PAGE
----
Frequently Asked Questions
How does functionality play a key role in most trade dress cases?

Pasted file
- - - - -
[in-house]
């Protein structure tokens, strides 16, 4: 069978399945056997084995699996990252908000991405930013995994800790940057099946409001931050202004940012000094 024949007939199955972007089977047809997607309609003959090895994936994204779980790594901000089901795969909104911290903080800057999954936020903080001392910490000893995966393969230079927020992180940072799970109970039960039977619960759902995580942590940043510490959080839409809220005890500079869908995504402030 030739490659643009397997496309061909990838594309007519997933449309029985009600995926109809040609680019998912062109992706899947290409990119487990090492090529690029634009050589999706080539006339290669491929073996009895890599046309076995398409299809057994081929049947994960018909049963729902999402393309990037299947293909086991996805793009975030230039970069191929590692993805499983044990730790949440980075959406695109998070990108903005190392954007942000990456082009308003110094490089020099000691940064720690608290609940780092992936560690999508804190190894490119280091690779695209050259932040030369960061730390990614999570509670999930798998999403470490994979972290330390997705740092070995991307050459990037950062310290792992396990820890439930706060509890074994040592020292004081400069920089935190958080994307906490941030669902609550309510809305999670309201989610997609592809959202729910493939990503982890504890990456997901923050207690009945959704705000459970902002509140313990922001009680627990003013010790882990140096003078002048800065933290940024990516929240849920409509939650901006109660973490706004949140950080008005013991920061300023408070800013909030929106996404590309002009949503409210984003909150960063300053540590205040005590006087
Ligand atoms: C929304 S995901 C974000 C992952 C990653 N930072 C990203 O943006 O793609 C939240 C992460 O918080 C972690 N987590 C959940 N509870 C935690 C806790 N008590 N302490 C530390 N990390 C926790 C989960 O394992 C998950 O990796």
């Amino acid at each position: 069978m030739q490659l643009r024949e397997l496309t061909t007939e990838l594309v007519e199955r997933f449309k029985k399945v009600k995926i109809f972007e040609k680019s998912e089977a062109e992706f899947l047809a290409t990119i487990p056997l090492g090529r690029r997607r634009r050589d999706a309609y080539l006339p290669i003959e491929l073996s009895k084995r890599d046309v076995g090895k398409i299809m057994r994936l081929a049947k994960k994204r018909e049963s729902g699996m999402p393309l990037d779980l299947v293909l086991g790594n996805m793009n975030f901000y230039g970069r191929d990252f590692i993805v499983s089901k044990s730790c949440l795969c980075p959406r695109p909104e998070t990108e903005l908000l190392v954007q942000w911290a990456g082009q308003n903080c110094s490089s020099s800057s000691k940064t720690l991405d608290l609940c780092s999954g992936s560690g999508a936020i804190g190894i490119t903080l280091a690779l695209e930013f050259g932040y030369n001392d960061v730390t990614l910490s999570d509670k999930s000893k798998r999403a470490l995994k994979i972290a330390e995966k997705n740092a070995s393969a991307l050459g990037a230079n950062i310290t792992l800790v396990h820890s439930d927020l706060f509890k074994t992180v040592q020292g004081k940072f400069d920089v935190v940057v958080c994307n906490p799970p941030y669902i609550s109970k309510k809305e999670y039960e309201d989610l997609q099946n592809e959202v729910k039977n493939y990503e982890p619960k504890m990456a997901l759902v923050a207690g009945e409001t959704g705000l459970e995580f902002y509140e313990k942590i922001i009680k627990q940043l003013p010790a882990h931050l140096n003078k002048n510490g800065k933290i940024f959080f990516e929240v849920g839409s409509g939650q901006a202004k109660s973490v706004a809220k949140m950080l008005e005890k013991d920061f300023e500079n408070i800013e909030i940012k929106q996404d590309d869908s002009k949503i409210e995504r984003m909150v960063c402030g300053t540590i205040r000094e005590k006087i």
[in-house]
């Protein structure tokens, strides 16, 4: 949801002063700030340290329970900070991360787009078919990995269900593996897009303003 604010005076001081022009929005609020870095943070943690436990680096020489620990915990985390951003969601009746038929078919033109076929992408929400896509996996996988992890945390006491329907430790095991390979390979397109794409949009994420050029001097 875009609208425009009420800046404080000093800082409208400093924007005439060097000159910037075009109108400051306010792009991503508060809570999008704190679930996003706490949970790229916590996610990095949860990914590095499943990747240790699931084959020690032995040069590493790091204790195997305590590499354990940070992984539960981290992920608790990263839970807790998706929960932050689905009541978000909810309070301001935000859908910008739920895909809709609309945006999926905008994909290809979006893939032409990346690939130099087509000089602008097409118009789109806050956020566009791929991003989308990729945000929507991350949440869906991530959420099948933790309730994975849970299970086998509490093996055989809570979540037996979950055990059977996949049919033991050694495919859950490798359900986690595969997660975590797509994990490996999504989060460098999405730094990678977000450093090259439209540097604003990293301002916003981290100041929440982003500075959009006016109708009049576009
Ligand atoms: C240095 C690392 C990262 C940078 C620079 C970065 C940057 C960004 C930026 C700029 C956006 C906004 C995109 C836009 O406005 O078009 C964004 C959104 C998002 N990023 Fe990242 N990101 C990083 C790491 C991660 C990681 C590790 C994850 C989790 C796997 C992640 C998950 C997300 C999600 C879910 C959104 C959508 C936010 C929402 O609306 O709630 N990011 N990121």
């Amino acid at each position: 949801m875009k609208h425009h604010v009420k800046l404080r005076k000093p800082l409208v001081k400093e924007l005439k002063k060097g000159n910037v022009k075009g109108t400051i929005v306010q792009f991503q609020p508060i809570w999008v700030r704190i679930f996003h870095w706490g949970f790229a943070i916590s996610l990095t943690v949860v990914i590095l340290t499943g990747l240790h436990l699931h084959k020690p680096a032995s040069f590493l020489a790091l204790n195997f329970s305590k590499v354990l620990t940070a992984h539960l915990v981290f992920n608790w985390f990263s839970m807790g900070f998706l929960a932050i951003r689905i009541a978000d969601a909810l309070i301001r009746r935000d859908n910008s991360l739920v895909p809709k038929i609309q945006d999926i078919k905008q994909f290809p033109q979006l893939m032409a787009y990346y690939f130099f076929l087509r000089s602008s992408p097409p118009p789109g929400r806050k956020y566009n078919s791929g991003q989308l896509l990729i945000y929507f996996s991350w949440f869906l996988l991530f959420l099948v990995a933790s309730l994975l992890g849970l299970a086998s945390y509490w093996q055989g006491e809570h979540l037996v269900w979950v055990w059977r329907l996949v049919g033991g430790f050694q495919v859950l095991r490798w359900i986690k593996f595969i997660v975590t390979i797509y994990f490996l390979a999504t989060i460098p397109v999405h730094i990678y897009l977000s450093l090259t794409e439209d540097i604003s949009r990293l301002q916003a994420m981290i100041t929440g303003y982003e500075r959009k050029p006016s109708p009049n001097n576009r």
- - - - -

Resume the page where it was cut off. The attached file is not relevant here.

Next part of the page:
Functionality plays a pivotal role in most trade dress cases, as it is one of the key factors that courts consider when determining whether a trade dress can be legally protected under the Lanham Act. The functionality doctrine in trade dress law is designed to prevent companies from monopolizing essential or useful product features under the guise of obtaining exclusive rights to their trade dress. In the context of trade dress, functionality refers to the practical or utilitarian aspects of a product or service, as opposed to its aesthetic or promotional aspects. If a trade dress is found to be primarily functional, it cannot be protected, even if it is closely associated with a single product or service, or if its use by a competitor would cause customer confusion. The courts often spend a significant amount of time determining whether a trade dress is primarily functional or promotional. For instance, the shape of a Coca-Cola bottle, while distinctive, does not serve a functional purpose, and can therefore be protected by trade dress. On the other hand, the round design of a beach towel was found to be primarily functional rather than promotional, and thus could not be protected.
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